The non-waiver trade deadline came and went, and Chase Headley is still a member of the Padres. That means no path was cleared for Jedd Gyorko (Yahoo! 1%, ESPN 0%, CBS 10%) to receive regular playing time in the majors. Gyorko has done plenty to earn a look this year, and I fully expect he'll get that shot, but without guaranteed steady playing time when he reaches the bigs and an uncertain call-up date, he can safely be cut loose in most redraft leagues.
Gyorko isn't the only member of the Padres to appear in the departures section this week; he's joined by Yasmani Grandal (Yahoo! 11%, ESPN 2%, CBS 36%). An oblique strain forced Grandal to the 15-day DL on July 31, and initial reports are that he's recovering quicker than expected and may be ready to take some swings as soon as today. Owners with room on their DL should stash him, and Grandal is worth keeping on benches in NL-only leagues and in two-catcher mixed leagues, but he can be dropped in shallower formats.
The A's dealt Kurt Suzuki to the Nationals, but George Kottaras (Yahoo! 1%, ESPN 0%, CBS 2%) will not be the primary beneficiary. The team has opted to recall Derek Norris from Triple-A Sacramento, and they've announced that he'll be the team's starter and receive the bulk of the work behind the plate. As a backup, Kottaras doesn't offer enough to be a worthwhile catching option in fantasy leagues.
Having cooled off, Stephen Lombardozzi (Yahoo! 3%, ESPN 7%, CBS 13%) doesn't have the secondary skills to warrant ownership in most leagues. He provides little power and not much stolen base upside. He has hit just .250 over the past seven days with only one walk. Look elsewhere for middle infield help.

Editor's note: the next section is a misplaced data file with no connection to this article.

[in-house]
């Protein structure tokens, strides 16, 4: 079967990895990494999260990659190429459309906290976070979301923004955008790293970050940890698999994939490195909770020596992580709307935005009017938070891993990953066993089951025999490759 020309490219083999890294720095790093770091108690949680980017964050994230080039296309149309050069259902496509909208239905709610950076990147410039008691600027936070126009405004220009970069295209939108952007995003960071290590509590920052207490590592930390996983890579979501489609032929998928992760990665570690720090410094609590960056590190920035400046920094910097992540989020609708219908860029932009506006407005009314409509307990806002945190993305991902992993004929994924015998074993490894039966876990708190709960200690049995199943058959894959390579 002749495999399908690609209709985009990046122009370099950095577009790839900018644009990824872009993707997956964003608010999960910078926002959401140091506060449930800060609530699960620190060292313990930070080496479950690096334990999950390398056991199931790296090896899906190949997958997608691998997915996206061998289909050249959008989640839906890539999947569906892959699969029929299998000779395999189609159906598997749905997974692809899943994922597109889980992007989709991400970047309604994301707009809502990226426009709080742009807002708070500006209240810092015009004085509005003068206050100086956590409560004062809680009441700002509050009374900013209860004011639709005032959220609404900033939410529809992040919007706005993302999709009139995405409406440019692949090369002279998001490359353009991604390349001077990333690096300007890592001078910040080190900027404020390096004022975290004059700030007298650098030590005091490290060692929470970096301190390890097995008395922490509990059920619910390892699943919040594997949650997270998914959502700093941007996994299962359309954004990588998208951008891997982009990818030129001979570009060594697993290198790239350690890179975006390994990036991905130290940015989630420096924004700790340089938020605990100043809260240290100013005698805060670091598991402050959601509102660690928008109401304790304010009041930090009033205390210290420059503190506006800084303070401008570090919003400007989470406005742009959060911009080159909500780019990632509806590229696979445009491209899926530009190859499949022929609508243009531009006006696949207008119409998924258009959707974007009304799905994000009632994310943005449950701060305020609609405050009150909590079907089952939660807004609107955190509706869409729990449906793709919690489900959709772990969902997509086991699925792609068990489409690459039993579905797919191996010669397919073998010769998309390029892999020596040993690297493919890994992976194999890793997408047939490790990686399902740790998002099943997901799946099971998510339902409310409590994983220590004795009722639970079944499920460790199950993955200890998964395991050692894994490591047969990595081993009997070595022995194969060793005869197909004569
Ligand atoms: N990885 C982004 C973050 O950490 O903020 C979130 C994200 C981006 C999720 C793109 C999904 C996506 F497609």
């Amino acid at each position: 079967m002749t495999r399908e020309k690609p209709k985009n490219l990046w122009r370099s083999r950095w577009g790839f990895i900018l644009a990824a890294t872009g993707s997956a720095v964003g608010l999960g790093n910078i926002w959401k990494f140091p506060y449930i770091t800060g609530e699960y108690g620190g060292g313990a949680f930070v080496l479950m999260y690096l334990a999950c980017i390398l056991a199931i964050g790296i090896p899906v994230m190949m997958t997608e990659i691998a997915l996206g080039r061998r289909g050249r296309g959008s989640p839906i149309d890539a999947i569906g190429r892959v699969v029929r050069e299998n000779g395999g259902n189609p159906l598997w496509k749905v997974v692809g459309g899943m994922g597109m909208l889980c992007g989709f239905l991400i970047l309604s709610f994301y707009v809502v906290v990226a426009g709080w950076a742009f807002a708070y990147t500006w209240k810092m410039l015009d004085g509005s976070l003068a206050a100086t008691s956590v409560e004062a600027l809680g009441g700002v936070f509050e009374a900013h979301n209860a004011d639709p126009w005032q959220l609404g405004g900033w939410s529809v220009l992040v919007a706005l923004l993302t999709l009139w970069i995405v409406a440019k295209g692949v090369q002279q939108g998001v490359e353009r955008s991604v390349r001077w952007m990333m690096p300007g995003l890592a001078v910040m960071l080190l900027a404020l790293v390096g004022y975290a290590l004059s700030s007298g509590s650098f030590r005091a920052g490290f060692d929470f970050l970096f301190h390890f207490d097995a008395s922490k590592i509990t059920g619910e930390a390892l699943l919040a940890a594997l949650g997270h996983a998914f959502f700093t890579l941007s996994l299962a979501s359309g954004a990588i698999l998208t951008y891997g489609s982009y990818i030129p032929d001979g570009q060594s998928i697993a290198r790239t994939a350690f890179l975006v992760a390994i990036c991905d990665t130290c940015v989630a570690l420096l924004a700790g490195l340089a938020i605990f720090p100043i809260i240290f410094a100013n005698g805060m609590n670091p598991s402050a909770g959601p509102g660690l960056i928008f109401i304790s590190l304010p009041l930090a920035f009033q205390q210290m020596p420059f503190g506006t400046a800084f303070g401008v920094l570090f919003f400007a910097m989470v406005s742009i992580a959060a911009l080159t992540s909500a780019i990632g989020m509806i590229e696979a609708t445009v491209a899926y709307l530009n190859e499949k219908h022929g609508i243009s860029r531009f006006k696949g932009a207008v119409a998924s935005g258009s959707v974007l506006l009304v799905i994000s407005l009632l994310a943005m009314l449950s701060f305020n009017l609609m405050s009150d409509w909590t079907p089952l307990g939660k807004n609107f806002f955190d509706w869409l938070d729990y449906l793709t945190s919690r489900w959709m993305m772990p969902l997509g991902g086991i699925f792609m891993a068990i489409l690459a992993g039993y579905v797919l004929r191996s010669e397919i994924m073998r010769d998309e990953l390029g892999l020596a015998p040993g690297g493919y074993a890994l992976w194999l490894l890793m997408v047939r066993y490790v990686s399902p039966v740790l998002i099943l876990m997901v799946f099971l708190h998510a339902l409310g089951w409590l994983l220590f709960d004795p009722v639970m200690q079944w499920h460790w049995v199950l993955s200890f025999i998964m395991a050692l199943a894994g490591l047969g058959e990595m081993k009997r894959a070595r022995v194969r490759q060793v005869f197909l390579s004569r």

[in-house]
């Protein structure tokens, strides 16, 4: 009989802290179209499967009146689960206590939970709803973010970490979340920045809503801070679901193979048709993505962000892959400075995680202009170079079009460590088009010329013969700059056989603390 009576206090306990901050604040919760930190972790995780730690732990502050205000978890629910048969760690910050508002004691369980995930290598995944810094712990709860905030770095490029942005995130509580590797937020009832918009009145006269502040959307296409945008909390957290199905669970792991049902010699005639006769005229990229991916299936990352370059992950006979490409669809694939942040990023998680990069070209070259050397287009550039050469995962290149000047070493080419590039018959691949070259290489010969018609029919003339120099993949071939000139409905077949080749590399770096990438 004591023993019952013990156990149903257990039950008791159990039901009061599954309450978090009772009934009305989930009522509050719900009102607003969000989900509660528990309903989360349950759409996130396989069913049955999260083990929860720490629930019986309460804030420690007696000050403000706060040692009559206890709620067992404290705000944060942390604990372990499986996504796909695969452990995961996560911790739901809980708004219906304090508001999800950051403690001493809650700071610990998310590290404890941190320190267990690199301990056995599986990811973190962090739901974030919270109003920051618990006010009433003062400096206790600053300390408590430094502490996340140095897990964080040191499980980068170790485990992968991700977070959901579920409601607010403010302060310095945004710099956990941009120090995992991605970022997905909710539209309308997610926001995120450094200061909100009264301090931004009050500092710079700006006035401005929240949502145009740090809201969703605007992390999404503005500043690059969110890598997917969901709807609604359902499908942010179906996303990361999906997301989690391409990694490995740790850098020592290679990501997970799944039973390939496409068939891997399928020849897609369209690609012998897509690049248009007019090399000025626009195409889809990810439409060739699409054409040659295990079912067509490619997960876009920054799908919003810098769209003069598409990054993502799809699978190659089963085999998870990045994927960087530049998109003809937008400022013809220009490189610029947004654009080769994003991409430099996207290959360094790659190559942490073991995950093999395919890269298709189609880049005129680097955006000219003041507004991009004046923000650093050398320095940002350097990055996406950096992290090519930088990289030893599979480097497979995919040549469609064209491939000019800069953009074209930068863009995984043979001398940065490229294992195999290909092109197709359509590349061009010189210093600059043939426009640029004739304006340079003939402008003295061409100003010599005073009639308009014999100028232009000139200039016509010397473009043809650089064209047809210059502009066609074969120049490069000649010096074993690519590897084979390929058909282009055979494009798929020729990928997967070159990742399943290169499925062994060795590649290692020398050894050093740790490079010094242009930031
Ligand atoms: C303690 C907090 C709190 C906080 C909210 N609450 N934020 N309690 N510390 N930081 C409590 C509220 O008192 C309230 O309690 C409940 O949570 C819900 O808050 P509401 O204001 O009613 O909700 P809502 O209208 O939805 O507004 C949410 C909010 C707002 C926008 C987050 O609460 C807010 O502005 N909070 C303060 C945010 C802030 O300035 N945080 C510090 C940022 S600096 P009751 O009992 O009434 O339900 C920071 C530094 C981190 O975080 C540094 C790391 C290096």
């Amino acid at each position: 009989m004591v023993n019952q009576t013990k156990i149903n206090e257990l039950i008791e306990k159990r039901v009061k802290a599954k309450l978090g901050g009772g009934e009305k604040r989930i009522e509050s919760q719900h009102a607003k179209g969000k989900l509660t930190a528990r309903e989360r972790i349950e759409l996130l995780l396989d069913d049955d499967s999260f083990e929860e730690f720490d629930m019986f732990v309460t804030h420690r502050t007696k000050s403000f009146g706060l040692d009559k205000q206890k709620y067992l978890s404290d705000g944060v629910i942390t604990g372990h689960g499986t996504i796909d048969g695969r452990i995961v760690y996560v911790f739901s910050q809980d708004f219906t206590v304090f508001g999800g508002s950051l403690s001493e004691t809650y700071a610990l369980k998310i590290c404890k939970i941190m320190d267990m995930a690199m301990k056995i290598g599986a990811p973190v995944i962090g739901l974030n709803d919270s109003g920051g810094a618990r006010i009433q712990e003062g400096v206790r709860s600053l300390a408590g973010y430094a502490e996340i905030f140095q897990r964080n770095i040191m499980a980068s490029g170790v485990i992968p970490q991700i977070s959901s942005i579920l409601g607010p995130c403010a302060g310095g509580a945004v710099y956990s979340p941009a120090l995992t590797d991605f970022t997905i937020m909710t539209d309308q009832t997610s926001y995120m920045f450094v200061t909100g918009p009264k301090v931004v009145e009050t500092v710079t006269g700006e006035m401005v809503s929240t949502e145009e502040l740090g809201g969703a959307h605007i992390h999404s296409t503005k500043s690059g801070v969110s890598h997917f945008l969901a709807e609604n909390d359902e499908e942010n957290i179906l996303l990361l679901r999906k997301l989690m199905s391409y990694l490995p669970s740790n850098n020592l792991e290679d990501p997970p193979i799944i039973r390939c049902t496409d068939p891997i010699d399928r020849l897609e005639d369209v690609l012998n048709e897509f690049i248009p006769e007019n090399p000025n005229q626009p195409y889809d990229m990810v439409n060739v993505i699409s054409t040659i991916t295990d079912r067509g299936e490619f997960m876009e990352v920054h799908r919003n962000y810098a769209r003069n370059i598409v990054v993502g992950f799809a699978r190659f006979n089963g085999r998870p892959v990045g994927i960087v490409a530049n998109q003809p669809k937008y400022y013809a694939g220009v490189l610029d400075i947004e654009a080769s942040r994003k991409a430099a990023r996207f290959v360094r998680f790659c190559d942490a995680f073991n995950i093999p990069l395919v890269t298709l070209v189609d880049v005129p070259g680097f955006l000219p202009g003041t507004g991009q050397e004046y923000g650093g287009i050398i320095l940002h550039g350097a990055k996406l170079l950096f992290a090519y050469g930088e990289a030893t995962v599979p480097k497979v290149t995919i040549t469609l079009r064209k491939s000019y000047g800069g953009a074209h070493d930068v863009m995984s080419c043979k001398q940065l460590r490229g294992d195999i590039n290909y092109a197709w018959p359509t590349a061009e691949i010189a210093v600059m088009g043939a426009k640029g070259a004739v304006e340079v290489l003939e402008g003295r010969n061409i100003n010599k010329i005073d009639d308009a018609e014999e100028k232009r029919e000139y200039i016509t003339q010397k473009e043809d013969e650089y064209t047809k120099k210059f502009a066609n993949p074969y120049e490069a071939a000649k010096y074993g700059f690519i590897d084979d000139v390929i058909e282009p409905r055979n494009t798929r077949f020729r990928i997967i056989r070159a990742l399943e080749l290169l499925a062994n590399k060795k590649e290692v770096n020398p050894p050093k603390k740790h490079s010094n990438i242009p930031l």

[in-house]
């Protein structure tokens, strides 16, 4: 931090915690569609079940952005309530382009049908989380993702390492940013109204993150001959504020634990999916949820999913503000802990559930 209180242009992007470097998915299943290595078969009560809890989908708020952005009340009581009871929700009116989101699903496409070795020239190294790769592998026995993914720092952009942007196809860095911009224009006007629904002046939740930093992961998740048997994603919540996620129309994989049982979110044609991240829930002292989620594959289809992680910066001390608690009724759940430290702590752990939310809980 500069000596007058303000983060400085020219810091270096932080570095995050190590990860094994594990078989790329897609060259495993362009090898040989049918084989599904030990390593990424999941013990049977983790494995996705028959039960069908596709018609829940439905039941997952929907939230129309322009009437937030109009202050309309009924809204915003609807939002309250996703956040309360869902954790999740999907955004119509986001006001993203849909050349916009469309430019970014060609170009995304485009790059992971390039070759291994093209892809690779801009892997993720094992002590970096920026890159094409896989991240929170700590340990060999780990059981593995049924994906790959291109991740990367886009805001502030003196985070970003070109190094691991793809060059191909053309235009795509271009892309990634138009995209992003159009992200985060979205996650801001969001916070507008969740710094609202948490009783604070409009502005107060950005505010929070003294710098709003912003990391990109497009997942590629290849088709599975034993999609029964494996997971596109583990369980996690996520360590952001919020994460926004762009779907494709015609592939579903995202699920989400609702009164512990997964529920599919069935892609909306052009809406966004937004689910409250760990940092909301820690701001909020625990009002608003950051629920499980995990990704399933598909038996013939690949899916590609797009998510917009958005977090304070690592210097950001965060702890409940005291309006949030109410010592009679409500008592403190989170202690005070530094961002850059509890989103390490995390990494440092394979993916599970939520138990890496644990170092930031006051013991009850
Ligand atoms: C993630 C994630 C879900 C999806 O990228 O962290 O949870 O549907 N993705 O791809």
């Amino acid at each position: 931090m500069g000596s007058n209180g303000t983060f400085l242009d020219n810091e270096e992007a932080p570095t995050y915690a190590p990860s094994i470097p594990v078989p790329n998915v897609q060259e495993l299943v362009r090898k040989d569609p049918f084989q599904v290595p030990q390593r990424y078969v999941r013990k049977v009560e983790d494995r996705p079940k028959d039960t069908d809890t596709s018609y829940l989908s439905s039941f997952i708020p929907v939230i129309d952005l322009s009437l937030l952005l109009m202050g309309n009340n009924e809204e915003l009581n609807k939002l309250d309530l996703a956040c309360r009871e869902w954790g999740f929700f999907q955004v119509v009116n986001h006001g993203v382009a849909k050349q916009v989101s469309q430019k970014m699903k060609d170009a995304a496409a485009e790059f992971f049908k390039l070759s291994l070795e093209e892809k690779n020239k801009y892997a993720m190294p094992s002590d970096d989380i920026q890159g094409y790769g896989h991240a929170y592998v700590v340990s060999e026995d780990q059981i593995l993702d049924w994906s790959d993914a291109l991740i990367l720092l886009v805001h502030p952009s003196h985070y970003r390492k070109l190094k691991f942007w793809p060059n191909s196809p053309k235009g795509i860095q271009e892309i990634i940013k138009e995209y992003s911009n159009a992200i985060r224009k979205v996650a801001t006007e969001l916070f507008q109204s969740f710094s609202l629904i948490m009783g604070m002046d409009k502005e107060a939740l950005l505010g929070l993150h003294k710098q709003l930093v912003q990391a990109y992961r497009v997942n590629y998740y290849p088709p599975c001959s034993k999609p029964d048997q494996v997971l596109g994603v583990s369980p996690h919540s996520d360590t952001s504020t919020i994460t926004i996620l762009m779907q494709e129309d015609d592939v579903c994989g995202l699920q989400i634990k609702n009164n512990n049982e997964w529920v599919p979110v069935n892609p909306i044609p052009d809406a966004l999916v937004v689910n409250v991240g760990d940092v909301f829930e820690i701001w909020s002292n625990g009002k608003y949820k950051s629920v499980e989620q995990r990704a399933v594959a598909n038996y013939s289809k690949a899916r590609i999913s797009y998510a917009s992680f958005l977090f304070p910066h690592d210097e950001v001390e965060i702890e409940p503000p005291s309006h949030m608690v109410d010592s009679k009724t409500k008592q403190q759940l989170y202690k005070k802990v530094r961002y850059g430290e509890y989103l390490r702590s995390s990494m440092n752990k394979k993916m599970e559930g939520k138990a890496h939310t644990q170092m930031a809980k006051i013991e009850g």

When I began prepping this week's article on Saturday, Stephen Drew (Yahoo! 20%, ESPN 14%, CBS 33%) was in the “departures” section. A 2-for-4 effort that day and his first home run on Sunday, however, earned him another week in the “hanging on” section instead. Drew owns a career slash of .267/.329/.436—a far cry from his .202/.286/.303 line this year. The funny thing is that Drew is posting the highest line drive rate of his career at 35 percent, which exceeds his previous career high (in 2006) by 11 percent. He is making contact at the highest rate of his career, and he's chasing pitches out of the zone at the lowest mark of his career. Small sample size warnings are in order, but he isn't as bad as his surface stats would suggest.
Since being activated from the disabled list, Chris Iannetta (Yahoo! 5%, ESPN 1%, CBS 14%) has started five of eight games at catcher. He has hit one home run and worked walks at a high rate but, as he has for most of his career, done so with a bad batting average. His fly ball-heavy approach (64 percent fly ball rate since returning) will help his power play up but is likely to keep his average down as well. Good pop and a poor average is what Iannetta offers fantasy gamers, and nothing he's doing now indicates he can't provide that.
It was well chronicled at the trade deadline that the Reds were looking for a leadoff hitter, and they were rumored to be interested in acquiring Twins center fielder Denard Span. They didn't deal for Span—or for any other leadoff hitter for that matter—and that's good news for Zack Cozart (Yahoo! 23%, ESPN 25%, CBS 56%) owners or prospective owners. His sub-.300 OBP really doesn't profile for the leadoff spot, but that is where he has found himself of late. Since last week's article, he has recorded a hit in four of five starts, including two multi-hit games. He has also whacked a home run in that time frame. He has a bit more punch than the average shortstop and is a passable middle infield option. Cozart's counting stats should be aided by the extra at-bats he'll receive in his lineup spot, and his power should play up in his friendly home ballpark.